Fossil Fuel Divestment

Fossil Fuel Divestment

With the environmental concern including over reliance on hydrocarbons and global warming, fossil fuel divestment was one of the most effective solution to climate change and air pollution. However, due to the controversies such as lack of viable alternative to fossil fuels, and cost implication, it is only arguable that divestment be conducted in an incremental manner till other viable and reliable alternatives are found. In this paper therefore proposes that irrespective of the controversies, divestment is still the most effect options to solving the global warming

Proposed divestment strategies

Regulations

Schafer, (2005, pp. 429–437) argued that in order to divest from the fossil fuel, companies should change their development paths by focusing on the non energy intensive economy to the low carbon economy. For example, while the climate change mitigation still tend to pose a major challenge to a number of countries especially the emerging economic such as Chain and south Africa, less carbon intensive paths to economic development should be explored. Energy efficiency can provide these countries with high potential for climate change mitigation. This way, energy saving can also be maximized. Witt the current fuel mix composed of 75% coal and petrol; these countries still face medium and long term challenges . How then can these countries change their development paths from the carbon intensive economies? Can fossil fuels be completely eliminated? In the short and medium term, this will not be possible, and in the long run, efforts will provide measurable results, but eliminating fossil fuels is next to impossible. The best way this can be managed is through the proper legislation and regulations. Only regulation and legislation can bring a paradigm shift nine the carbon intensive economy. The production sectors will not be sensitive to energy prices changes (Pattani and Laura Krantz, 2015).

Incorporating Carbon risk in investment analysis

There should also be specific policy instrumented geared at meeting these divestment goals. For example, the fact that carbon risk has never been incorporated in investment analysis has made carbon risk, a less important factor in investment analysis. Therefore, by divesting in fossil fuels and making it mandatory to incorporate carbon risk investment analysis, many investors would find most of the investments less attractive. While regulation can be a risk, it is important to consider both the pros and cons of regulation in the current global climate. There should be a global consensus on when and how to regulate grebes house gas emission, how to allocate the proposed carbon budgets and investment in carbon intensive budgets. In the light of the above argument, it is important to analyze the extent of carbon risk in current ad well as future investments. It is also important to engage as many stakeholders as possible in discourses geared at mitigating and disclosing the carbon risk. Finally, it is important to diversify all the investment by focusing on less carbon intensive economy or divest in fossil flues intensive assets so as to eliminate carbon related risks (Clark, 2015)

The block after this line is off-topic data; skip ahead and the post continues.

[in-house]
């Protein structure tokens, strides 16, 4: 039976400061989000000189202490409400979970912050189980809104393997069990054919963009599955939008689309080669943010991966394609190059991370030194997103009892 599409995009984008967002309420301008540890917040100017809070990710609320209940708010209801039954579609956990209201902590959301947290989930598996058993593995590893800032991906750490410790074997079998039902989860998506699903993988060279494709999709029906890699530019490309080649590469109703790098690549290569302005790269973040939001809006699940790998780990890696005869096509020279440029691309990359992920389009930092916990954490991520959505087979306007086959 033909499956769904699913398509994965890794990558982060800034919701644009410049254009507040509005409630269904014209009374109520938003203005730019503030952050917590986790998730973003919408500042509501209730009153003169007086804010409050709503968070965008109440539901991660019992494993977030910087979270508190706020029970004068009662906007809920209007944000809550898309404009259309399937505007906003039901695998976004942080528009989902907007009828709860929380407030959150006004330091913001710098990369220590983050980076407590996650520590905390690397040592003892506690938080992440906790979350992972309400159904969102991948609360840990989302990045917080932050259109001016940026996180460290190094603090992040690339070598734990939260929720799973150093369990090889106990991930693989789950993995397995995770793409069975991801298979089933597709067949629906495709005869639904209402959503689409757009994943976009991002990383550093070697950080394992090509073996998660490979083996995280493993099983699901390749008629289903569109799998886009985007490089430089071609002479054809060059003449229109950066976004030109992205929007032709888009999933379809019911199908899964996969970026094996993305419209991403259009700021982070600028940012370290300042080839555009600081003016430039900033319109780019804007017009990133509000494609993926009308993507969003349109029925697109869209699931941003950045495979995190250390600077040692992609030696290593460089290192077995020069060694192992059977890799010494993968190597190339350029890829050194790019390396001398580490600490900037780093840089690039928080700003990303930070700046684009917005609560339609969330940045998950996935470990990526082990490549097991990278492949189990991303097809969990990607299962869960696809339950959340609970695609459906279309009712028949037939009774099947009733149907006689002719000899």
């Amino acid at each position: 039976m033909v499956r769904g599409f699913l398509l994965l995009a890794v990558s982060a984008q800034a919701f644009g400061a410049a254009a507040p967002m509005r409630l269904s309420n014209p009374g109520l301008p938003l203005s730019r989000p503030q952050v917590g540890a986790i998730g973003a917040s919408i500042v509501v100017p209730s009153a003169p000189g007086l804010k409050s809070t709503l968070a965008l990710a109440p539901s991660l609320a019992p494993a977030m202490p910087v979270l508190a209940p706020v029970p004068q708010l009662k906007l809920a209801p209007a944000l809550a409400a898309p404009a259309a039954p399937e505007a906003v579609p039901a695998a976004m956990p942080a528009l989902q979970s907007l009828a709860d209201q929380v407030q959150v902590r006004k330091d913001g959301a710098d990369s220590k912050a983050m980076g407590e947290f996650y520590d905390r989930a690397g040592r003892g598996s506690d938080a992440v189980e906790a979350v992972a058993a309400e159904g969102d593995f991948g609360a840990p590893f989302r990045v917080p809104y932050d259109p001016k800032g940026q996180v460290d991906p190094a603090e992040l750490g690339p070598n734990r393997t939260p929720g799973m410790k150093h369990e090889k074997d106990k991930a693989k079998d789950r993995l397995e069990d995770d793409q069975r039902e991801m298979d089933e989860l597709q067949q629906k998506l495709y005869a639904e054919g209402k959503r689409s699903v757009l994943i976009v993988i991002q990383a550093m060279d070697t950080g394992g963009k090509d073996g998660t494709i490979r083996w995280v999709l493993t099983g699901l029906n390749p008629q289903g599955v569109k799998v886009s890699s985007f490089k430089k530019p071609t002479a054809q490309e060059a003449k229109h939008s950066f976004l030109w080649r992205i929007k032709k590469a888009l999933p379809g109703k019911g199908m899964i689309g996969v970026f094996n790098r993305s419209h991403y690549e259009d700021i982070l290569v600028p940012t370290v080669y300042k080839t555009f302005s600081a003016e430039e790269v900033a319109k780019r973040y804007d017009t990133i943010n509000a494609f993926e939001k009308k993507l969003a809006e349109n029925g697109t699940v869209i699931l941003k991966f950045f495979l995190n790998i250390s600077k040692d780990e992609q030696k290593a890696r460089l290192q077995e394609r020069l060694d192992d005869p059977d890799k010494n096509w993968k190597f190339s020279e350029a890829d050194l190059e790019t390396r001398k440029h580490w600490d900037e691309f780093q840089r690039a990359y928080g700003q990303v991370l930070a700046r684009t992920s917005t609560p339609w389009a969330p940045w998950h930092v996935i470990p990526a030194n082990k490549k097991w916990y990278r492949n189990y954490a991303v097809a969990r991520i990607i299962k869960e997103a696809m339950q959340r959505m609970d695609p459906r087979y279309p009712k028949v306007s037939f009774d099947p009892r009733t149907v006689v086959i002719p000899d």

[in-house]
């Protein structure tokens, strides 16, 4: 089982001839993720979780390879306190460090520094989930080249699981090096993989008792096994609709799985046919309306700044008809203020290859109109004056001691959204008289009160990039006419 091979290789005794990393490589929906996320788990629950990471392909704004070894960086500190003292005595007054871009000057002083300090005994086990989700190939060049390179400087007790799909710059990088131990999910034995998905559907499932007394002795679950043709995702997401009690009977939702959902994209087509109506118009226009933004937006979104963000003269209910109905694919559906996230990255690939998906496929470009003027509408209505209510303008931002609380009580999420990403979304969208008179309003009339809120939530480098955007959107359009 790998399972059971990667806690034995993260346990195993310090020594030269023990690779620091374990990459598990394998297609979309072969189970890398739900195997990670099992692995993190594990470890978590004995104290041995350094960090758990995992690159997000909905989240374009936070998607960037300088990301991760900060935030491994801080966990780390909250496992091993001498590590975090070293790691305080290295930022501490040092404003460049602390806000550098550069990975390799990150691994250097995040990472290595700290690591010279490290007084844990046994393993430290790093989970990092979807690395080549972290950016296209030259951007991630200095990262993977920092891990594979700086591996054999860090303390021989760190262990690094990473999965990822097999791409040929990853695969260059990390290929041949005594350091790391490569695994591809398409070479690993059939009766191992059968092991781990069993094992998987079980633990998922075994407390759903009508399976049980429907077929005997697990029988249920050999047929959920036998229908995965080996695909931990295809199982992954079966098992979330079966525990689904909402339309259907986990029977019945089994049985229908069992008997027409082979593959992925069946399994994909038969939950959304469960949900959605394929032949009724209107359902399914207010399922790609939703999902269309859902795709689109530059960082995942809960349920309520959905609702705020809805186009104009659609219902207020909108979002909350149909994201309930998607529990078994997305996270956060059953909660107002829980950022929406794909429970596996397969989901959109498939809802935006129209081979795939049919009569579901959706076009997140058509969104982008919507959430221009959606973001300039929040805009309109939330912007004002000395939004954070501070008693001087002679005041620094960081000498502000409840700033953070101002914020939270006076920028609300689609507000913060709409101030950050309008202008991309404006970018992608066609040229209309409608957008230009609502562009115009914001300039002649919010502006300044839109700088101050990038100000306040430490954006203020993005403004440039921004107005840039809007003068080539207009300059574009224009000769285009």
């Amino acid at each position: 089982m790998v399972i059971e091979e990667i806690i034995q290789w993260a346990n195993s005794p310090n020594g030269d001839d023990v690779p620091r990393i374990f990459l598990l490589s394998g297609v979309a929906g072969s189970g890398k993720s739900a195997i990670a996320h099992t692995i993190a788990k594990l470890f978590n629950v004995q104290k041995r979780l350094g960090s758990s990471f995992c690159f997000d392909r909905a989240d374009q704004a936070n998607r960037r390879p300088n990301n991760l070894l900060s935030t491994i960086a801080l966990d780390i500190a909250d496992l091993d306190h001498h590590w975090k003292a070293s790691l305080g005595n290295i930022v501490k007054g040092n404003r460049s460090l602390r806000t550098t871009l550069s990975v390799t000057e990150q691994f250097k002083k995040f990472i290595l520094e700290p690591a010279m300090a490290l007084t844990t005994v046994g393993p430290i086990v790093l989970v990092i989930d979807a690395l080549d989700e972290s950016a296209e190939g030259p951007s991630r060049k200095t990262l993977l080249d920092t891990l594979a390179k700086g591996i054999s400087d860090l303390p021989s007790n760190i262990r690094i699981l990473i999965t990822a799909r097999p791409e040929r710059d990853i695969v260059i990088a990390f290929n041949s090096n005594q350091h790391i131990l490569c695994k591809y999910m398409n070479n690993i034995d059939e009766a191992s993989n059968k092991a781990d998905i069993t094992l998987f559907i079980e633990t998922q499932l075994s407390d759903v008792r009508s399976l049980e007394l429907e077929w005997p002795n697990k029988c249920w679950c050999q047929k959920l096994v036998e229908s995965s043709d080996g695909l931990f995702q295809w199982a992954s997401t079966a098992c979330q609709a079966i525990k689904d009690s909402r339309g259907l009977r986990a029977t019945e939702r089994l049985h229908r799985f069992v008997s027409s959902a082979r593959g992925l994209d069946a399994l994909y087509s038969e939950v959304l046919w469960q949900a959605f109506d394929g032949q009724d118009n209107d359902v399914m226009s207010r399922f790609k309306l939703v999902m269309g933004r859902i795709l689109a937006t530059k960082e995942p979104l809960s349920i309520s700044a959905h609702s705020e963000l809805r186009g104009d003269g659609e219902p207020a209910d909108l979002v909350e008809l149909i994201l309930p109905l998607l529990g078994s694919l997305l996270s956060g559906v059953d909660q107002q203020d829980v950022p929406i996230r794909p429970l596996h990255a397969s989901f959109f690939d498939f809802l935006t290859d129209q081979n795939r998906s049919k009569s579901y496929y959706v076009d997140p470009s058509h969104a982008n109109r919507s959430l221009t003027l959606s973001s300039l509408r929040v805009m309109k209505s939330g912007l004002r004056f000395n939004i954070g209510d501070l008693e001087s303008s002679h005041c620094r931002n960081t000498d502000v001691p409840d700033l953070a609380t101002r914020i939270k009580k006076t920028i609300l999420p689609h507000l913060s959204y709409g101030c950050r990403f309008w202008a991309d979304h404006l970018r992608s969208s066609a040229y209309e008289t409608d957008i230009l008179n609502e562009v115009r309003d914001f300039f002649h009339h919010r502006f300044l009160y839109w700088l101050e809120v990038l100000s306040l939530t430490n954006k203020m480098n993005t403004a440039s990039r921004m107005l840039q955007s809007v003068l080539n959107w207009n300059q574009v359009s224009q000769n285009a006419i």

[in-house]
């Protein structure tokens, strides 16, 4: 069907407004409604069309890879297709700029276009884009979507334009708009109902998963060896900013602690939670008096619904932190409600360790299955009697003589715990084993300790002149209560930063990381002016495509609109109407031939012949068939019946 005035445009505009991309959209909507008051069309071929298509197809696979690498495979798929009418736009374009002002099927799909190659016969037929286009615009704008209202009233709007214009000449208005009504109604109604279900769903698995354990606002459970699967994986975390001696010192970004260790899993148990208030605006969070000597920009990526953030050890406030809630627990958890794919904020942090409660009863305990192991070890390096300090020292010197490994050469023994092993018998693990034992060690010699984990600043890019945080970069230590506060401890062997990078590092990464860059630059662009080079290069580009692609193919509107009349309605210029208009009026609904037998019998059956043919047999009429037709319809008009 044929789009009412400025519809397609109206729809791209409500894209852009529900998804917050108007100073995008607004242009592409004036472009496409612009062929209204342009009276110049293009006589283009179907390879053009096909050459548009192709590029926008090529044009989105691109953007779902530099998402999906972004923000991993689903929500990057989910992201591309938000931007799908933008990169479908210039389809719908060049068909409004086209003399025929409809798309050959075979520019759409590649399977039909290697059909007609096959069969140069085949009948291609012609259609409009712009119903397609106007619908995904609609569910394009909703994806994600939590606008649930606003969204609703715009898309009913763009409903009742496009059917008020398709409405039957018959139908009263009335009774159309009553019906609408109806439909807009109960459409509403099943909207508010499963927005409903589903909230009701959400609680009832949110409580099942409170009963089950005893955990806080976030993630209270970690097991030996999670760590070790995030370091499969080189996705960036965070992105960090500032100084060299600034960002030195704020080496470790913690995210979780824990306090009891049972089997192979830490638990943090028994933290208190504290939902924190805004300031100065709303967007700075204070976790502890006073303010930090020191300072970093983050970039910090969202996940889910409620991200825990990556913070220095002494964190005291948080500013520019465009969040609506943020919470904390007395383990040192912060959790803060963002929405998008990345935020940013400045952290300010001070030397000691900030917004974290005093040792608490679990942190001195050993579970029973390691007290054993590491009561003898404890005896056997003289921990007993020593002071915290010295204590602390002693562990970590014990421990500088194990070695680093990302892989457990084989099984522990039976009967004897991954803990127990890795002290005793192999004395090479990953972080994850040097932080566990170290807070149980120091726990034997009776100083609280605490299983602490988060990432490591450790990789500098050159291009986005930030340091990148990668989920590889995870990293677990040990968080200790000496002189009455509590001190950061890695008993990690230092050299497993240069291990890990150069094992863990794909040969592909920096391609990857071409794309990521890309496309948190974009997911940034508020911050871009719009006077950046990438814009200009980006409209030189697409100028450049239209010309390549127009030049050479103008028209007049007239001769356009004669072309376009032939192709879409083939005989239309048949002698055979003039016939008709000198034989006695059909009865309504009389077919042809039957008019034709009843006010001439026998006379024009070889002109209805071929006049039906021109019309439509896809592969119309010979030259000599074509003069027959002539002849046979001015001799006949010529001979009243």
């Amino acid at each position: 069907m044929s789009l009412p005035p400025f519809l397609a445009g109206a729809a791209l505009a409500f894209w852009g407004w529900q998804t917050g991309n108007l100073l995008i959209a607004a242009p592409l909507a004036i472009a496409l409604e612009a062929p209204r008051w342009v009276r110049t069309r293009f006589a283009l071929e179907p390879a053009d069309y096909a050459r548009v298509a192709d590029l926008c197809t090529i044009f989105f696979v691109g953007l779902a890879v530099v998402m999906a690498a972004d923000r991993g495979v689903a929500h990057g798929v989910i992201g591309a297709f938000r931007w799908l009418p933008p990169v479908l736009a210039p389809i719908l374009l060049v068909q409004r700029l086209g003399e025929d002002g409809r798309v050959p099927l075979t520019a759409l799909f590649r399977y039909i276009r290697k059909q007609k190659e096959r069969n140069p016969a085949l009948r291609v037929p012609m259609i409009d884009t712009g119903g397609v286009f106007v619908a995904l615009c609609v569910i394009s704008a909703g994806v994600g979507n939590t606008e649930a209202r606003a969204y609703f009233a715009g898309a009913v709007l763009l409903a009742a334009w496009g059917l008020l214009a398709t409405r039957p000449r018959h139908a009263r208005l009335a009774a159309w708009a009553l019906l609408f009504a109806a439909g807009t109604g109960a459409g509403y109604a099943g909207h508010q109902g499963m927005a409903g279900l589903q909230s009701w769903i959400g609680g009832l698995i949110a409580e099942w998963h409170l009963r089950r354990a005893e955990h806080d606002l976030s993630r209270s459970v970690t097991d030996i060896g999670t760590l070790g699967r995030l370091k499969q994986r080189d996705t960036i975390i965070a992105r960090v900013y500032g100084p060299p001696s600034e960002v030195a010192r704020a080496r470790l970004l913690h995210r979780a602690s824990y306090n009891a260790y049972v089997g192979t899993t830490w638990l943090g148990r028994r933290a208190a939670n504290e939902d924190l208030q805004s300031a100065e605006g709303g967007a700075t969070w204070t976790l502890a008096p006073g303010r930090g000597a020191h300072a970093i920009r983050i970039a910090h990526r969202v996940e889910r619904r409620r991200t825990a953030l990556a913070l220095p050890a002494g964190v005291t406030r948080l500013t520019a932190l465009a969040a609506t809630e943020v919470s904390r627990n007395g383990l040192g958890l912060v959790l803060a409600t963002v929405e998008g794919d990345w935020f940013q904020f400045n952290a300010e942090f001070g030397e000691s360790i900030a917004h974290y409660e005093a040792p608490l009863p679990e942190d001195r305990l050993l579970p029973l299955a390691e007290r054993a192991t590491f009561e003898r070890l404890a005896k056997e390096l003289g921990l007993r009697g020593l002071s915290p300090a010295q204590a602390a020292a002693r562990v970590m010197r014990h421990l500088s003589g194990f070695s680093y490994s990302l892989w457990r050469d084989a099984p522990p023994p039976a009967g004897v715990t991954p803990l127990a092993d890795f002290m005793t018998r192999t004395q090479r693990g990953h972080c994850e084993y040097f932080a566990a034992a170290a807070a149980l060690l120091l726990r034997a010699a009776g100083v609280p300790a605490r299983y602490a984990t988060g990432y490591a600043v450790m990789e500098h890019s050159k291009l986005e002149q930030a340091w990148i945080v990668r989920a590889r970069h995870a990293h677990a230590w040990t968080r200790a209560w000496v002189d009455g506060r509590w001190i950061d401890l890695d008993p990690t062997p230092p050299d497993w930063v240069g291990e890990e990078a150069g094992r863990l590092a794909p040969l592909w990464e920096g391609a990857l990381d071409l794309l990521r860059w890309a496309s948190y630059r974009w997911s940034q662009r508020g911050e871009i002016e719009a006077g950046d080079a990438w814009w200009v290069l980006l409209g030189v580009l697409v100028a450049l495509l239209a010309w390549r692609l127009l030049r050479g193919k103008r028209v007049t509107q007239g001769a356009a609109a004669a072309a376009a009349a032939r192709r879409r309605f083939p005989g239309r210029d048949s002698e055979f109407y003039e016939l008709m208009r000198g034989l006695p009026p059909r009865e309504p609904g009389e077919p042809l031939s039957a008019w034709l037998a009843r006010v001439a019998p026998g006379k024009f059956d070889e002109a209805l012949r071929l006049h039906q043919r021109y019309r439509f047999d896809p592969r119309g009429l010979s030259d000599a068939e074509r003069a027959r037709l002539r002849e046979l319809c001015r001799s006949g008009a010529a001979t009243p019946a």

Environmental activism

Environmental activism can be a good change driver when it comes to divestment in carbon. Environmental activism include such as worldwide go slows, demonstration, or mass actions can influence divestments in fossil fuels. Additionally, direct and indirect carbon regulation can help realize divestment goals. Any investment whose sum of a proportional amount of each portfolio company’s emissions (portfolio carbon footprint) is Uighur than the amount of stock held in the portfolio should be stopped and divested.

Conclusion

Both companies and institutions of learning should commit to measure and publicly disclose the carbon footprint of their investment portfolios on an annual basis. Any investment in carbon intensive assets should be divested and replaced with either renewable low carbon assets. irrespective of the job security or financial implications, Fossil fuels divestment goals can not be realized when sympathy or irrational excuses are given. it is important to focus on the long term benefits of the fossil fuels divestment.

References

Schafer, A., (2005). Viewpoint: structural change in energy. Energy Policy, 33. 429–437.

Clark,, P. (2015). Prince Charles shuns fossil fuel investments – FT.com. [online] Financial Times. Available at: http://www.ft.com/cms/s/0/d6fa0eae-ea73-11e4-a701-00144feab7de.html#axzz3YVSB8IHx [Accessed 27 Apr. 2015].

Howard, E. (2015). Soas becomes first London university to divest from fossil fuels. [online] the Guardian. Available at: http://www.theguardian.com/environment/2015/apr/24/soas-becomes-first-london-university-to-divest-from-fossil-fuels [Accessed 27 Apr. 2015].

Pattani, A. and Laura Krantz, L. (2015). Tufts University students continue sit-in to urge fossil fuel divestment – The Boston Globe. [online] BostonGlobe.com. Available at: https://www.bostonglobe.com/metro/2015/04/24/tufts-university-students-continue-sit-urge-fossil-fuel-divestment/YPR12j

Robins, Nick, Kirtan Mehta, and Paul Spedding. Oil & Carbon Revisited: Value at Risk from Unburnable Reserves. HSBC, January 25, 2013.

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